Turbines built in 2022 are not included in the GDP figures, but many of those also are in rural areas that should see economic boosts, including counties in Nebraska, New Mexico, Oklahoma, South Dakota and Texas, according to federal data on new turbines through late 2022.
Much of the wind farm construction is happening in the areas identified as high-wind from the Dakotas south to Oklahoma and Texas, including Kansas, Nebraska and neighboring states, as well as concentrations around Iowa and the Great Lakes.
Texas leads all states with 18,315 turbines as of late 2022, according to the federal data on turbines analyzed by Stateline, followed by Iowa (6,205), California (5,981), Oklahoma (5,370) and Kansas (3,962).
Texas has used tax abatement incentives to attract wind farms, including allowing local governments to grant 10-year abatement deals like the one Coke County used.
The conservative Texas Public Policy Foundation opposes such tax abatements as “corporate welfare,” arguing that the abatements have allowed wind farms to take over too much of the power capacity in Texas, said Brent Bennett of the foundation, which is partly funded by oil and gas interests. About a quarter of the energy Texas uses is generated by wind.
“This has really been dividing people in rural counties. Obviously, there are people that are making money off this and getting royalties, and they are happy about it, but people who have to live in those areas hate it. They’re all fired up,” said Bennett.
Gregg Hubner, a real estate appraiser who owns a farm in Avon, South Dakota, can see 13 turbines from his home. He never would have built the house had he known the turbines were coming to a neighboring area, he said.
“Real estate is about location, location, location, and who would want to live in a place where there’s 13 of these giant things turning all the time? Nobody would want that in a thousand years,” Hubner said.
Oklahoma schools are facing chaos after a recent state court ruling upheld the Kingfisher Wind Farm’s challenge to how counties were calculating its property taxes.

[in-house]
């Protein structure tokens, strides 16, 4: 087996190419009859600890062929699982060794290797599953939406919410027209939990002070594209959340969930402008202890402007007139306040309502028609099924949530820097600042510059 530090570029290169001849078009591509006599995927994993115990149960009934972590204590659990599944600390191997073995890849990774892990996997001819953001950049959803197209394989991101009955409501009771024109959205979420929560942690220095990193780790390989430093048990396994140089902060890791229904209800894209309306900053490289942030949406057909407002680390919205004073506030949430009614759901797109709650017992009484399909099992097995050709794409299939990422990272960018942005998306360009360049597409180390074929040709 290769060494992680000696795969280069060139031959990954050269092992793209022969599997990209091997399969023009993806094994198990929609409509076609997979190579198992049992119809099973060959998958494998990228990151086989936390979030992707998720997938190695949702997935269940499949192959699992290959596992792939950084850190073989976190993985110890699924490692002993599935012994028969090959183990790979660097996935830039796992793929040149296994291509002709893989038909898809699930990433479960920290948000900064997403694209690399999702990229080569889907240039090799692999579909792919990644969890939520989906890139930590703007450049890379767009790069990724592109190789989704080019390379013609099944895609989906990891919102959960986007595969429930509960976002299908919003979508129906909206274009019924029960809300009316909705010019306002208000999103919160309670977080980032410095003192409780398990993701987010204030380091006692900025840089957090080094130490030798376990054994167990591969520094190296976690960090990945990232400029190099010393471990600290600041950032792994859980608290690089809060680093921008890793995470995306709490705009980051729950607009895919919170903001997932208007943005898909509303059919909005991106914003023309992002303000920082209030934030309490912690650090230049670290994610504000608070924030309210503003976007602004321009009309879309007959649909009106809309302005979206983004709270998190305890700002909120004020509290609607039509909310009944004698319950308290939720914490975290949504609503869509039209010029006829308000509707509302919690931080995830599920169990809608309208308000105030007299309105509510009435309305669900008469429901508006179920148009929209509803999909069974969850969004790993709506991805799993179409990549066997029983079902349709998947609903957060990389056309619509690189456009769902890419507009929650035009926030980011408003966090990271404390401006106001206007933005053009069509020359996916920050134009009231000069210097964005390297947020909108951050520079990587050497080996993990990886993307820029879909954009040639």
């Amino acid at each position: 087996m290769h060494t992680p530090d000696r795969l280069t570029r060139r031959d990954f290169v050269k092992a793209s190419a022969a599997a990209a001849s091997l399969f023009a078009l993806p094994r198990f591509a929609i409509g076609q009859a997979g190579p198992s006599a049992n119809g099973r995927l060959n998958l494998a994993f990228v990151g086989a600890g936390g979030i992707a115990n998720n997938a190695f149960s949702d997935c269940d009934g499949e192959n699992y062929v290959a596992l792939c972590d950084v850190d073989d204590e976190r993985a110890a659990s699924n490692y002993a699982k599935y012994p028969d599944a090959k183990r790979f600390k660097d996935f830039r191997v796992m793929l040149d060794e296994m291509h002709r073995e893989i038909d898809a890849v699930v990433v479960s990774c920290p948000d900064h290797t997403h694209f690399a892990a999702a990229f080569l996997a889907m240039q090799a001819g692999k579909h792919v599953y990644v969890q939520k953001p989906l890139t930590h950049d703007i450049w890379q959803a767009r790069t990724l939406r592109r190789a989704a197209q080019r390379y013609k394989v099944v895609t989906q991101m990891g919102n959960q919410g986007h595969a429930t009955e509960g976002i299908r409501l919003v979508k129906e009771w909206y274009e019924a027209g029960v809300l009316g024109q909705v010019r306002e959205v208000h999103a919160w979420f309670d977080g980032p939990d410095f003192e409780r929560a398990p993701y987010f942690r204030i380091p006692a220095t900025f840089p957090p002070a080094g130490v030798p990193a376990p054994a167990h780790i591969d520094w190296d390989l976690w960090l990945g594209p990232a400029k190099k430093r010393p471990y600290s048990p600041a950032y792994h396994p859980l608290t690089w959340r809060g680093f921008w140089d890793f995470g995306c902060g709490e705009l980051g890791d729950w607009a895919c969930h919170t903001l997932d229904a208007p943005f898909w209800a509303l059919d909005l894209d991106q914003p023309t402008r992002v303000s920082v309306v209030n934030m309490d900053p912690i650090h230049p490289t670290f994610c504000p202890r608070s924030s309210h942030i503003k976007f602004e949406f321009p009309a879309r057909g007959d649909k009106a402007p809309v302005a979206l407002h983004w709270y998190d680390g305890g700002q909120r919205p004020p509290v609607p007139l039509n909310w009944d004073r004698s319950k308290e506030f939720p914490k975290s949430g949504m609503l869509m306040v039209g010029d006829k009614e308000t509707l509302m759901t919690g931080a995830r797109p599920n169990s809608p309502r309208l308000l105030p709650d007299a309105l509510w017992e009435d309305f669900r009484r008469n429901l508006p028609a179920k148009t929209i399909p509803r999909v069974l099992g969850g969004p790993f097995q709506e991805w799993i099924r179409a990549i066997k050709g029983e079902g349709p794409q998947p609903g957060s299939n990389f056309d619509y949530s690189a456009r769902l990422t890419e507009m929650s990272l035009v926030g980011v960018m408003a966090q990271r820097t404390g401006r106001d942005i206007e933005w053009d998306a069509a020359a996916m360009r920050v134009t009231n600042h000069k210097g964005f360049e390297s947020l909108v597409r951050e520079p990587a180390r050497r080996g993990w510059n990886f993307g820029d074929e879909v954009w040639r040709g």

That means a $32 million shortfall for schools statewide as they’re forced to return tax money that was contested, said Andy Evans, finance director of the Oklahoma Public School Resource Center, which advises school boards on the issue.
“The problem is that some of these smaller rural school districts didn’t tax enough to cover their bond payments,” said Evans. Schools will face hard choices: defaulting on payments or finding a way to temporarily shift funds until they can adjust tax rates based on the decision, which schools have asked the courts to reconsider, he said.
“This issue is especially thorny due to its eventual effect on taxpayers and rural communities” who will have to make up the difference, Evans said.
In Coke County, Spain said he’s not sure what to expect when the negotiated payments end. After 10 years, much of the taxable value of the turbines will be depreciated, or written off, he said.
“Are you going to hire somebody and then, what, fire them in 10 years?” he said. “You have to be careful what you spend this money on.”
However, royalty payments to landowners, usually farmers or ranchers, do continue and can help them buy equipment, install irrigation or build homes, said Sarah Mills, senior project manager at the Graham Sustainability Institute at the University of Michigan.
“For communities that want to go all in on agriculture, wind fits well,” Mills said. “For those that want to see a bunch of residential development or have economies based on tourism and the landscape, they may need to look more closely.”
Tim Henderson is a staff writer for Stateline, an initiative of The Pew Charitable Trusts.